Early Prenatal Care
Source: Arkansas Department of Health
Early Prenatal Care
Arkansas County68%
Ashley County66%
Baxter County69%
Benton County73%
Boone County69%
Bradley County61%
Calhoun County73%
Carroll County56%
Chicot County64%
Clark County75%
Clay County70%
Cleburne County71%
Cleveland County76%
Columbia County74%
Conway County69%
Craighead County61%
Crawford County61%
Crittenden County66%
Cross County73%
Dallas County63%
Desha County71%
Drew County68%
Faulkner County72%
Franklin County59%
Fulton County68%
Garland County64%
Grant County67%
Greene County65%
Hempstead County67%
Hot Spring County69%
Howard County63%
Independence County69%
Izard County66%
Jackson County72%
Jefferson County66%
Johnson County65%
Lafayette County61%
Lawrence County69%
Lee County55%
Lincoln County65%
Little River County70%
Logan County60%
Lonoke County65%
Madison County63%
Marion County64%
Miller County61%
Mississippi County59%
Monroe County73%
Montgomery County67%
Nevada County65%
Newton County66%
Ouachita County61%
Perry County73%
Phillips County62%
Pike County66%
Poinsett County57%
Polk County68%
Pope County69%
Prairie County69%
Pulaski County66%
Randolph County65%
Saline County72%
Scott County60%
Searcy County55%
Sebastian County53%
Sevier County60%
Sharp County61%
St. Francis County60%
Stone County74%
Union County68%
Van Buren County68%
Washington County60%
White County76%
Woodruff County61%
Yell County57%

Source: Arkansas Department of Health






1% = 371

What does this measure?

The number of births to women who initiated prenatal care during the first trimester of pregnancy (before 13 weeks gestation), expressed as a percentage of all live births.

Why is this important?

Early, high-quality prenatal care is critical to reducing risks for complications of pregnancy or birth and improving birth outcomes.

How is Arkansas doing?

In 2017, 67% of births were to women who began prenatal care early, up from 56% in 2014. Despite this improvement, Arkansas was last in the nation on this indicator and 8 percentage points lower than the national rate, at 75%. Since 2014, rates declined for non-Hispanic, black and white births; rates were flat, however, for Asian and Hispanic births.

Within the state, the lowest rates were in Sebastian, Lee and Searcy counties (all at or below 55%), while the highest were Cleveland and White counties (both at 76%).

Notes about the data

National data is from the Centers for Disease Control and Prevention (CDC). State and county data are from the Arkansas Department of Health. The CDC and Arkansas identify individuals by their race (white, black, etc.) separately from their ethnicity (Hispanic or non-Hispanic). So the totals for these categories cannot be added together, as people show up in both a racial and ethnic group. Due to Arkansas' change to a new birth certificate form in 2014 (the 2003 U.S. Standard Certificate of Live Birth) used to collect this information, prior years of data are not comparable and excluded from the charts above. Aggregate national numbers for 2014 exclude Connecticut, New Jersey, and Rhode Island. Rhode Island is included in 2015, and all states are included in 2016.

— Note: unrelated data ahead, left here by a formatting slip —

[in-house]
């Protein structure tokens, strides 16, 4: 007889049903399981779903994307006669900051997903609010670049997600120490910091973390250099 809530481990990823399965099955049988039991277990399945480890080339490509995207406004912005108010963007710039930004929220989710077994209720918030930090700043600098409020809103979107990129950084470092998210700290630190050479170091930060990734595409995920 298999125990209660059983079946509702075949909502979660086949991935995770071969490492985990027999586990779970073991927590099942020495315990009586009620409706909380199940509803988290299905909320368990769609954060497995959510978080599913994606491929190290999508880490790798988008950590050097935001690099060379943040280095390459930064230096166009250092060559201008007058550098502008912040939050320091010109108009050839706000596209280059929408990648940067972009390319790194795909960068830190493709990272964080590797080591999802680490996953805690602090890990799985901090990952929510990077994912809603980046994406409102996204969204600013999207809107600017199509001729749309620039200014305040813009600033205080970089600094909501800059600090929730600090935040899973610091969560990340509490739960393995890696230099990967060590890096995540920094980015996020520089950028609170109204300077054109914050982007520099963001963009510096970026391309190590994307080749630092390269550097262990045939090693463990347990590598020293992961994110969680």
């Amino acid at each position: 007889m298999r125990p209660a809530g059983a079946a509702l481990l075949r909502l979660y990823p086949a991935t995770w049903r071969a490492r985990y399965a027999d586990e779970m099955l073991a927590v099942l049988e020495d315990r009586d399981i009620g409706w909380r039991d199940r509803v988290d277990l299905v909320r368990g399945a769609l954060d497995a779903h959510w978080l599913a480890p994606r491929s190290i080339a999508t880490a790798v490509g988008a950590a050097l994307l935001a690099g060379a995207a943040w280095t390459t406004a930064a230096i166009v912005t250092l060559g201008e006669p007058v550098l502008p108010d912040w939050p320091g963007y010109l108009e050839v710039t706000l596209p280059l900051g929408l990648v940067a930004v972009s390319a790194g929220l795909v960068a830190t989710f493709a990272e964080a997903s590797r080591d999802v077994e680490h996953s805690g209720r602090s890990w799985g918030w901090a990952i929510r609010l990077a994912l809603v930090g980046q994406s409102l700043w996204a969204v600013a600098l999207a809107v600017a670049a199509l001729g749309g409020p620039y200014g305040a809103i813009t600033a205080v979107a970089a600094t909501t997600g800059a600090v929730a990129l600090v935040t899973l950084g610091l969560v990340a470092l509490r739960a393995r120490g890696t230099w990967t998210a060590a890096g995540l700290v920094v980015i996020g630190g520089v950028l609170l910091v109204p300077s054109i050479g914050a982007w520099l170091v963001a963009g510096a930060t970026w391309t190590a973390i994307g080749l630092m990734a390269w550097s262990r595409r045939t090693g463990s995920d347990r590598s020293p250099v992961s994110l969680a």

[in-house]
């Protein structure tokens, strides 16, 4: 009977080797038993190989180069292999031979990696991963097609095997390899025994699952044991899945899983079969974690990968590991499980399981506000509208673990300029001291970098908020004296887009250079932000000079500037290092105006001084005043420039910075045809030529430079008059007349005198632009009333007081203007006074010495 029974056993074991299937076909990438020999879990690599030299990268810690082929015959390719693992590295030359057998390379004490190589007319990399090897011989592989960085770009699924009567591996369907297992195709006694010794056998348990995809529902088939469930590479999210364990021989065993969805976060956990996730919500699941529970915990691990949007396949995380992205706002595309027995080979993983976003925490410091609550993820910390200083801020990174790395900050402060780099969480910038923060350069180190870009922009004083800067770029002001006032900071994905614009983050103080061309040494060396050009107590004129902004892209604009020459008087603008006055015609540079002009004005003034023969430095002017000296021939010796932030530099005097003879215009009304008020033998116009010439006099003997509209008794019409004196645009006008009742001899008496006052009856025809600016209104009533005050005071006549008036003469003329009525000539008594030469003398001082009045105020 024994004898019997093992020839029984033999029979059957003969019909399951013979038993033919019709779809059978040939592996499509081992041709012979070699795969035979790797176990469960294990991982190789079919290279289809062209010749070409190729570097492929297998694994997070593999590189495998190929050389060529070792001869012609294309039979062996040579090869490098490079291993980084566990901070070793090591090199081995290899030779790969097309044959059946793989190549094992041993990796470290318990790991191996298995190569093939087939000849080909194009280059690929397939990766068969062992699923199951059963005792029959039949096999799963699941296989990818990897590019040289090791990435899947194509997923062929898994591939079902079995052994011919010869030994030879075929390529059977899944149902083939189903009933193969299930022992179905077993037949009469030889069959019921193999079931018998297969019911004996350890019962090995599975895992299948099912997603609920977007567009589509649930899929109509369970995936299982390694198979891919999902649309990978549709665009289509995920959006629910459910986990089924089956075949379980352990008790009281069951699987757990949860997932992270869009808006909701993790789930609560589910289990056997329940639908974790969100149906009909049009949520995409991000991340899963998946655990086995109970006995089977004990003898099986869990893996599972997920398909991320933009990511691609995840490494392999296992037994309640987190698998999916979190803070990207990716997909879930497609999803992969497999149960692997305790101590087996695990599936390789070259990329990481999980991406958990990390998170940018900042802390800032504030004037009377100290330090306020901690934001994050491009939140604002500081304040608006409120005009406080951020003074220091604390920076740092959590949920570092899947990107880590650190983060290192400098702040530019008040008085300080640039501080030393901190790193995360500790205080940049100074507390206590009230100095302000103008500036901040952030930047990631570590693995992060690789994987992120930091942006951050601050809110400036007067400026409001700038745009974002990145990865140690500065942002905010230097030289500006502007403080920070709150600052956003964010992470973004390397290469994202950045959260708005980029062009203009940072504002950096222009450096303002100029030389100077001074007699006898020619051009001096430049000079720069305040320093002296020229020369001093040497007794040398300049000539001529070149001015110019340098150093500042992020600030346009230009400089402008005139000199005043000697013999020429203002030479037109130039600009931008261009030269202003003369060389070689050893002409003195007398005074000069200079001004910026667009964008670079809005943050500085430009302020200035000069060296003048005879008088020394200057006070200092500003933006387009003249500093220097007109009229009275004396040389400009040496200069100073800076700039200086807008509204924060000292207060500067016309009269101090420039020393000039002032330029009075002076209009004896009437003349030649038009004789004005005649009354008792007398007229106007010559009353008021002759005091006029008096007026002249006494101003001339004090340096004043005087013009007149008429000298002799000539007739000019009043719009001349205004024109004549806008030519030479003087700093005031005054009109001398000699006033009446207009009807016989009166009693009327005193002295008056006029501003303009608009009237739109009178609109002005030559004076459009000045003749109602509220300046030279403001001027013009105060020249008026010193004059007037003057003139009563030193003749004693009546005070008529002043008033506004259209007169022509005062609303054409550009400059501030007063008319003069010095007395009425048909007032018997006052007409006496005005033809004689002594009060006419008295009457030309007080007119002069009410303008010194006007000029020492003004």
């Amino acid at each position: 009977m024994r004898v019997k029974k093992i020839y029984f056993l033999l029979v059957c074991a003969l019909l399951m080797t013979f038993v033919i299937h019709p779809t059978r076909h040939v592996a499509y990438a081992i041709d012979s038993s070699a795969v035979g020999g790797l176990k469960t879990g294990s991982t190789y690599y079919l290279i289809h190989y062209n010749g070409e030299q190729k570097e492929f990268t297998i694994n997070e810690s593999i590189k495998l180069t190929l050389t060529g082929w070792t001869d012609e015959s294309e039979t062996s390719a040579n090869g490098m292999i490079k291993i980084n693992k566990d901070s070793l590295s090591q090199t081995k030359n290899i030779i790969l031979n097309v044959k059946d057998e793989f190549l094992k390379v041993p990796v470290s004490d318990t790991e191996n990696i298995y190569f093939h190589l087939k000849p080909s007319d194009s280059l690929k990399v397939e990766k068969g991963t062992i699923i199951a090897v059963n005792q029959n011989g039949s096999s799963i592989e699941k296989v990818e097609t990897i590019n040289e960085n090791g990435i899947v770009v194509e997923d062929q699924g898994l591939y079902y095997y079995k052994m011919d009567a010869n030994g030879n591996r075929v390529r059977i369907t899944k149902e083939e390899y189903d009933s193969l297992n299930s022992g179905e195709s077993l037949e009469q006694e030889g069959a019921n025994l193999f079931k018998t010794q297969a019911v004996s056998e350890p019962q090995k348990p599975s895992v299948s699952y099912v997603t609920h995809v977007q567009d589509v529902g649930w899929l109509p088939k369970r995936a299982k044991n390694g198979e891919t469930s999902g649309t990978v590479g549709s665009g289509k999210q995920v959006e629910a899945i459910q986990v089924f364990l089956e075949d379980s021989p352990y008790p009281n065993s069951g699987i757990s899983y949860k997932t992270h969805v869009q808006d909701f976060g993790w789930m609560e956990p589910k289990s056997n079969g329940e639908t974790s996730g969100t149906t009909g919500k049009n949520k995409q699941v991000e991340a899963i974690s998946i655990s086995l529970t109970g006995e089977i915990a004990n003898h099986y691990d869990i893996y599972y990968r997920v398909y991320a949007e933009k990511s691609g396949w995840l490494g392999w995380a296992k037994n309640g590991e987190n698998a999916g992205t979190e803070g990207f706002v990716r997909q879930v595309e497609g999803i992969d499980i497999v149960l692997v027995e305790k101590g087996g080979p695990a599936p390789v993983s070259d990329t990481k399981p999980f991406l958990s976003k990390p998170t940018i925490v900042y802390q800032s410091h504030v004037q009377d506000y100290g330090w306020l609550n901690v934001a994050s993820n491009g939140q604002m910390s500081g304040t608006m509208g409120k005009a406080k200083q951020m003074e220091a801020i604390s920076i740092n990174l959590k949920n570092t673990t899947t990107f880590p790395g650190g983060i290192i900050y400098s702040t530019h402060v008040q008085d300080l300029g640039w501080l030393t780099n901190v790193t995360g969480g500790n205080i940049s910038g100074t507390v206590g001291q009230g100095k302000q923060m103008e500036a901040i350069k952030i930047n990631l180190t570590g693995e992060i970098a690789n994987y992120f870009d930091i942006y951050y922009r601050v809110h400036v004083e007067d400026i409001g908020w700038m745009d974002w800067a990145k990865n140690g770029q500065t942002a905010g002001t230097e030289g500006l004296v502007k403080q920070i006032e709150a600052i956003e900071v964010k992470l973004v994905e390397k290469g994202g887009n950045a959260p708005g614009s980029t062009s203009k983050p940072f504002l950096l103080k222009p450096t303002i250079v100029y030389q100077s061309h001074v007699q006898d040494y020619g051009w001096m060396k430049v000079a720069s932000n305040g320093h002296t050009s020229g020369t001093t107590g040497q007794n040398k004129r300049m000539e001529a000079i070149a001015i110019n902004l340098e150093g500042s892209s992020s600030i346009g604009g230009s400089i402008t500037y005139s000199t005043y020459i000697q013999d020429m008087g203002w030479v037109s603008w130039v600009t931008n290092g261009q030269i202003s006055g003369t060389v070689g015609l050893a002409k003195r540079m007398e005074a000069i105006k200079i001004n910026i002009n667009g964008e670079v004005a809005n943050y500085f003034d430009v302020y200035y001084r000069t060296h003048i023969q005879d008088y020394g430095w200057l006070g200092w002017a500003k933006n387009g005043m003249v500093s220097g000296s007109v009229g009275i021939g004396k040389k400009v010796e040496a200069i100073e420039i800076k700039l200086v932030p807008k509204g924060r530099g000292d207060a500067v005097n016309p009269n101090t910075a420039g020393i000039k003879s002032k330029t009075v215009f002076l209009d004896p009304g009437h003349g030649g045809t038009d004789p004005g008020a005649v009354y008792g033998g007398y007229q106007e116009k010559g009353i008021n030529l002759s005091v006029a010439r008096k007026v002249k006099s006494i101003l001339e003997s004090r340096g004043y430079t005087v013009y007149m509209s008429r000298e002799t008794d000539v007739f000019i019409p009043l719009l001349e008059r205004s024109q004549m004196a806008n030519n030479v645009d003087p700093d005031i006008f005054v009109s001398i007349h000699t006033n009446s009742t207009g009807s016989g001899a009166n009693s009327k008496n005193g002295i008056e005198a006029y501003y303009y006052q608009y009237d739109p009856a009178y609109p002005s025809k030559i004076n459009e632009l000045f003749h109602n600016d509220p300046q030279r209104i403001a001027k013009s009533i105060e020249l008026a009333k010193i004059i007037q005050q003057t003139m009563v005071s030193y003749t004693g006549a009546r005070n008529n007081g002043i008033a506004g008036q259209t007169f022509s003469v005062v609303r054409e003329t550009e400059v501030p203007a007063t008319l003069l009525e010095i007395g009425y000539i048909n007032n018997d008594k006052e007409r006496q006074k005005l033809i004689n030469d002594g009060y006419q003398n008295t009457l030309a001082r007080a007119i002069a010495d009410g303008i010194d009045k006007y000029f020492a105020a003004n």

Source: Arkansas Department of Health, Centers for Disease Control and Prevention

Early Prenatal Care

Source: Arkansas Department of Health, Centers for Disease Control and Prevention

Source: Arkansas Department of Health

Early Prenatal Care by Race/Ethnicity
Asian/Pacific IslanderBlackHispanicNative AmericanNon-HispanicWhite

Source: Arkansas Department of Health

Access to Quality Seats for Infants and Toddlers Increasing
Access to Quality Childcare Seats for Preschoolers Maintaining
Grade 3 Reading Increasing
Grade 8 Math Increasing
Graduation Rate Increasing
Remediation Rate Decreasing
Adults with a High School Degree Increasing
Adults with a Bachelor's Degree or Higher Increasing
Adults Pursuing Further Education Decreasing
Infant Mortality Decreasing
Early Prenatal Care Increasing
Overweight or Obese Students Maintaining
Student Drug Usage Decreasing
Overweight or Obese Adults Increasing
Physically Inactive Adults Increasing
Smoking Rate Decreasing
Flouridated Water Increasing
Insurance Coverage Rates Increasing
Oral Health Increasing
Life Expectancy Increasing
Routine Check-ups Increasing
Births to Teens Decreasing
Female-headed Households Increasing
Children Living in Poverty Increasing
People Living in Poverty Increasing
Elderly Living in Poverty Decreasing
Median Household Income Maintaining
Unemployment Rate Decreasing
Homeownership Rate Decreasing
Child Abuse and Neglect Decreasing
Access to Financial Services Decreasing
Food Insecurity Decreasing
Incarceration Rate Increasing
Homelessness Decreasing
Change in Total Jobs Maintaining
Housing Affordability - Owning Maintaining
Housing Affordability - Renting Increasing
Voter Participation Rate Increasing
Charitable Giving Increasing
Volunteering Increasing
Group Participation Increasing
Connection to Neighbors Decreasing
Local Voting Not Applicable
Change in Population Increasing
Change in Population by Race/Ethnicity Not Applicable
Change in Population by Age Not Applicable